Stalls and goods were reduced to debris as were the burned-out hulks of five cars and some tricycle taxis set ablaze by the explosion.
Yobe said security forces cordoned off the area but had a hard time keeping people out, though they warned there could be secondary explosions timed to target rescue efforts.
Witnesses said they saw about 50 bodies. They said the toll may be worse but fewer than normal traders and customers were around because most people stay up late to eat during Ramadan, the Muslim month of fasting from sunrise to sunset.
A security official at the scene confirmed the blast, saying many casualties are feared. He spoke on condition of anonymity because he was not permitted to speak to the press.
Explosions last week targeted the biggest shopping mall in Abuja, Nigeria's central capital, killing 24 people; a medical college in northern Kano city, killing at least eight; and a hotel brothel in northeast Bauchi city that killed 10. It was the third bomb blast in as many months in Abuja, and the second in two months in Kano. In May, twin car bombs at a marketplace also left more than 130 dead in central Jos city and killed at least 14 people at a World Cup viewing site in Damaturu, another town in the northeast.
Maiduguri, a city of more than 1 million people, has suffered many attacks. In March, twin car bombs killed more than 50 people at a late-night market where people were watching a football match on a big screen.
Boko Haram has attracted international attention and condemnation since its April abduction of more than 200 schoolgirls from a northeastern town.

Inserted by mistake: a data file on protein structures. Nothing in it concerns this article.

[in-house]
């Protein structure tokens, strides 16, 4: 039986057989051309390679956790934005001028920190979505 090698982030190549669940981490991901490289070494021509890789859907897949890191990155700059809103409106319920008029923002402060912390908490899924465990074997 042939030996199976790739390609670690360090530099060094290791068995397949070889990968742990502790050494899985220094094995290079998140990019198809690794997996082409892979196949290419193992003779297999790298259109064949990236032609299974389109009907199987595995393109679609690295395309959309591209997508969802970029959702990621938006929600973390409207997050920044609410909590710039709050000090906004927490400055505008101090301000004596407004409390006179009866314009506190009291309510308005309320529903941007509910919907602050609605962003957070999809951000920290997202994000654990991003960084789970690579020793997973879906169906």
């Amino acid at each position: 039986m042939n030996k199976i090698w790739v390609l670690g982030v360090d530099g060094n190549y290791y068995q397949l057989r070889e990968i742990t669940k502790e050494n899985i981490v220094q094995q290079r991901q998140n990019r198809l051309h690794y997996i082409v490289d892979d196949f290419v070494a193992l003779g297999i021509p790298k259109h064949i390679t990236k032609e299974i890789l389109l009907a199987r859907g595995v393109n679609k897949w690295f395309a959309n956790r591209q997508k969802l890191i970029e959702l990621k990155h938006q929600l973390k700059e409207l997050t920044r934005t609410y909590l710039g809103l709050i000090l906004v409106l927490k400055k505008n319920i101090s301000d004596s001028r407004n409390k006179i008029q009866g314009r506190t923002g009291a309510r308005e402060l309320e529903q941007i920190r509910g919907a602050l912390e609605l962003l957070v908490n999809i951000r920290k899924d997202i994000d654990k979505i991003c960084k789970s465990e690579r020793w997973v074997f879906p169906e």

Nigeria's military announced Monday night that it had busted a terrorist intelligence cell and arrested a businessman who "participated actively" in the mass abduction that caused outrage around the world.
It was unclear if the first arrest of a suspect in the kidnappings could help in rescuing at least 219 girls who remain captive. Boko Haram is threatening to sell the girls into marriage and slavery if Nigeria's government does not exchange them for detained insurgents.
Defense Ministry spokesman Maj. Gen. Chris Olukolade said in a statement that businessman Babuji Ya'ari belonged to a vigilante group fighting Boko Haram and used that membership as cover "while remaining an active terrorist."
He said information yielded by Ya'ari's detention had led to the arrests of two women — one who worked as a spy and arms procurer and another described as a paymaster.
Boko Haram has adopted a two-pronged strategy this year of bombings in urban areas and scorched-earth attacks in northeastern villages where people are gunned down and their homes burned.
On Sunday, suspected extremists sprayed gunfire on worshippers in four churches in a northeastern village and torched the buildings. At least 30 people were reported killed there.
The extremists have been attacking with more frequency and deadliness in recent months.